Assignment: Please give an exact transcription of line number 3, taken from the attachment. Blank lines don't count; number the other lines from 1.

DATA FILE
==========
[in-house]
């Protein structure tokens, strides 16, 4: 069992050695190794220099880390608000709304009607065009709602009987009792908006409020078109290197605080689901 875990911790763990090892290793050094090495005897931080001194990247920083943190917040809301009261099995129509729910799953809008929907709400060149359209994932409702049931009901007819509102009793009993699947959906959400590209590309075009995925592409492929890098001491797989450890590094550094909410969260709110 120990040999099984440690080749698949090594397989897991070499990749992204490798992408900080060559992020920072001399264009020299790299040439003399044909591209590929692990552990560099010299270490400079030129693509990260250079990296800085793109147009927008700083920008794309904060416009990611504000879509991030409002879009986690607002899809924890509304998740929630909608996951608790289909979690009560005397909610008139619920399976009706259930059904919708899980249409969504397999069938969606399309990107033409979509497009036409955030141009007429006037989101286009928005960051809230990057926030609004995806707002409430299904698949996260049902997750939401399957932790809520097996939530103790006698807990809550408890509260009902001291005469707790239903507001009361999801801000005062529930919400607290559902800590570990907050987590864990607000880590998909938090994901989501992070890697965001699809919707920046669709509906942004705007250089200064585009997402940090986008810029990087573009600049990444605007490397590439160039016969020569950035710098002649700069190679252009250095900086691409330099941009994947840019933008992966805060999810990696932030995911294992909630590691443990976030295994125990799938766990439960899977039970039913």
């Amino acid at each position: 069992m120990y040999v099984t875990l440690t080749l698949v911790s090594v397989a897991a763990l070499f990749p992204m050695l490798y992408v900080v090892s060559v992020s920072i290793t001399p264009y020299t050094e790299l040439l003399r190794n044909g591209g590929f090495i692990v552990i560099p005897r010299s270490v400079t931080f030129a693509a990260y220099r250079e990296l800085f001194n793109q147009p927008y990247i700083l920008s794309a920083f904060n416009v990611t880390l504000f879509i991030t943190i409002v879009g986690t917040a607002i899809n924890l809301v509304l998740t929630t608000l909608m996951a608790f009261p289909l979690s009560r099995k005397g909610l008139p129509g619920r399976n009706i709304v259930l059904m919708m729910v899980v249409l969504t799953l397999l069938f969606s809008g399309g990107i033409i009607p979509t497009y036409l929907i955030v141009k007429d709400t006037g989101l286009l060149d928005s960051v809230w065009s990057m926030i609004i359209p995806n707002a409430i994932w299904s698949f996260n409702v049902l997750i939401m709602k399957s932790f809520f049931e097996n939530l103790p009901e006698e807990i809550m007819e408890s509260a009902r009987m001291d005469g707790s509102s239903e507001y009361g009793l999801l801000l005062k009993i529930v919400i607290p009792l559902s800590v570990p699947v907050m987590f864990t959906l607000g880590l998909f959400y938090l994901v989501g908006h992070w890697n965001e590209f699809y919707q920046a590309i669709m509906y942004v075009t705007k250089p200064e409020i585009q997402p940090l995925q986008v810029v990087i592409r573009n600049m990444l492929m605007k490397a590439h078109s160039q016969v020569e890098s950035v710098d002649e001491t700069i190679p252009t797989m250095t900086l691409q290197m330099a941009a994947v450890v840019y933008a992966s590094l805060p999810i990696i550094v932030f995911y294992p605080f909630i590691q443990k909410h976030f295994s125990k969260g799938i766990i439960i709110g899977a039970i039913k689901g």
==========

């Amino acid at each position: 069992m120990y040999v099984t875990l440690t080749l698949v911790s090594v397989a897991a763990l070499f990749p992204m050695l490798y992408v900080v090892s060559v992020s920072i290793t001399p264009y020299t050094e790299l040439l003399r190794n044909g591209g590929f090495i692990v552990i560099p005897r010299s270490v400079t931080f030129a693509a990260y220099r250079e990296l800085f001194n793109q147009p927008y990247i700083l920008s794309a920083f904060n416009v990611t880390l504000f879509i991030t943190i409002v879009g986690t917040a607002i899809n924890l809301v509304l998740t929630t608000l909608m996951a608790f009261p289909l979690s009560r099995k005397g909610l008139p129509g619920r399976n009706i709304v259930l059904m919708m729910v899980v249409l969504t799953l397999l069938f969606s809008g399309g990107i033409i009607p979509t497009y036409l929907i955030v141009k007429d709400t006037g989101l286009l060149d928005s960051v809230w065009s990057m926030i609004i359209p995806n707002a409430i994932w299904s698949f996260n409702v049902l997750i939401m709602k399957s932790f809520f049931e097996n939530l103790p009901e006698e807990i809550m007819e408890s509260a009902r009987m001291d005469g707790s509102s239903e507001y009361g009793l999801l801000l005062k009993i529930v919400i607290p009792l559902s800590v570990p699947v907050m987590f864990t959906l607000g880590l998909f959400y938090l994901v989501g908006h992070w890697n965001e590209f699809y919707q920046a590309i669709m509906y942004v075009t705007k250089p200064e409020i585009q997402p940090l995925q986008v810029v990087i592409r573009n600049m990444l492929m605007k490397a590439h078109s160039q016969v020569e890098s950035v710098d002649e001491t700069i190679p252009t797989m250095t900086l691409q290197m330099a941009a994947v450890v840019y933008a992966s590094l805060p999810i990696i550094v932030f995911y294992p605080f909630i590691q443990k909410h976030f295994s125990k969260g799938i766990i439960i709110g899977a039970i039913k689901g």